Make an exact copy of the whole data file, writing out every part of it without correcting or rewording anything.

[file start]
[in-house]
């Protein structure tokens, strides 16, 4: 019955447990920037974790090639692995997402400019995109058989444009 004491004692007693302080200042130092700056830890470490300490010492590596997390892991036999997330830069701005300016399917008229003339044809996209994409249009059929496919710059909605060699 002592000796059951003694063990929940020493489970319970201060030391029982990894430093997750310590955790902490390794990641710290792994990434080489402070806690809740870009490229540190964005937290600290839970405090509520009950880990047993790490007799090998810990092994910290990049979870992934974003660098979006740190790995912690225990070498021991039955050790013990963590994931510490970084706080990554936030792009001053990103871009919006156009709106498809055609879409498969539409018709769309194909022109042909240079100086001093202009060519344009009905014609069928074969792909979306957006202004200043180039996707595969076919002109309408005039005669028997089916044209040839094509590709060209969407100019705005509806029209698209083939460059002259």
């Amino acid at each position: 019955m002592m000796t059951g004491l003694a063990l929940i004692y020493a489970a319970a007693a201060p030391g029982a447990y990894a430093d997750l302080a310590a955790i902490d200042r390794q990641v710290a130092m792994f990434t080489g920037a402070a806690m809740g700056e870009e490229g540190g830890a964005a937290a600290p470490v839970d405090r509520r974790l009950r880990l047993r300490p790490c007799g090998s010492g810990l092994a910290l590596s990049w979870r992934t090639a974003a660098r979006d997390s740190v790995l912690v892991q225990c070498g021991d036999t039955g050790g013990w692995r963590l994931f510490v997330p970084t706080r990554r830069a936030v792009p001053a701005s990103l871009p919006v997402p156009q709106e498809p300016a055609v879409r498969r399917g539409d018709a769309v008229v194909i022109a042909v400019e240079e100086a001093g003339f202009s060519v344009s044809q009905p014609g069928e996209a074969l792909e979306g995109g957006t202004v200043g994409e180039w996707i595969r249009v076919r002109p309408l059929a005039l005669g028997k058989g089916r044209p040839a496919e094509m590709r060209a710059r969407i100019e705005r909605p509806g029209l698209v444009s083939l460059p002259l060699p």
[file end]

[in-house]
């Protein structure tokens, strides 16, 4: 019955447990920037974790090639692995997402400019995109058989444009 004491004692007693302080200042130092700056830890470490300490010492590596997390892991036999997330830069701005300016399917008229003339044809996209994409249009059929496919710059909605060699 002592000796059951003694063990929940020493489970319970201060030391029982990894430093997750310590955790902490390794990641710290792994990434080489402070806690809740870009490229540190964005937290600290839970405090509520009950880990047993790490007799090998810990092994910290990049979870992934974003660098979006740190790995912690225990070498021991039955050790013990963590994931510490970084706080990554936030792009001053990103871009919006156009709106498809055609879409498969539409018709769309194909022109042909240079100086001093202009060519344009009905014609069928074969792909979306957006202004200043180039996707595969076919002109309408005039005669028997089916044209040839094509590709060209969407100019705005509806029209698209083939460059002259």
């Amino acid at each position: 019955m002592m000796t059951g004491l003694a063990l929940i004692y020493a489970a319970a007693a201060p030391g029982a447990y990894a430093d997750l302080a310590a955790i902490d200042r390794q990641v710290a130092m792994f990434t080489g920037a402070a806690m809740g700056e870009e490229g540190g830890a964005a937290a600290p470490v839970d405090r509520r974790l009950r880990l047993r300490p790490c007799g090998s010492g810990l092994a910290l590596s990049w979870r992934t090639a974003a660098r979006d997390s740190v790995l912690v892991q225990c070498g021991d036999t039955g050790g013990w692995r963590l994931f510490v997330p970084t706080r990554r830069a936030v792009p001053a701005s990103l871009p919006v997402p156009q709106e498809p300016a055609v879409r498969r399917g539409d018709a769309v008229v194909i022109a042909v400019e240079e100086a001093g003339f202009s060519v344009s044809q009905p014609g069928e996209a074969l792909e979306g995109g957006t202004v200043g994409e180039w996707i595969r249009v076919r002109p309408l059929a005039l005669g028997k058989g089916r044209p040839a496919e094509m590709r060209a710059r969407i100019e705005r909605p509806g029209l698209v444009s083939l460059p002259l060699p």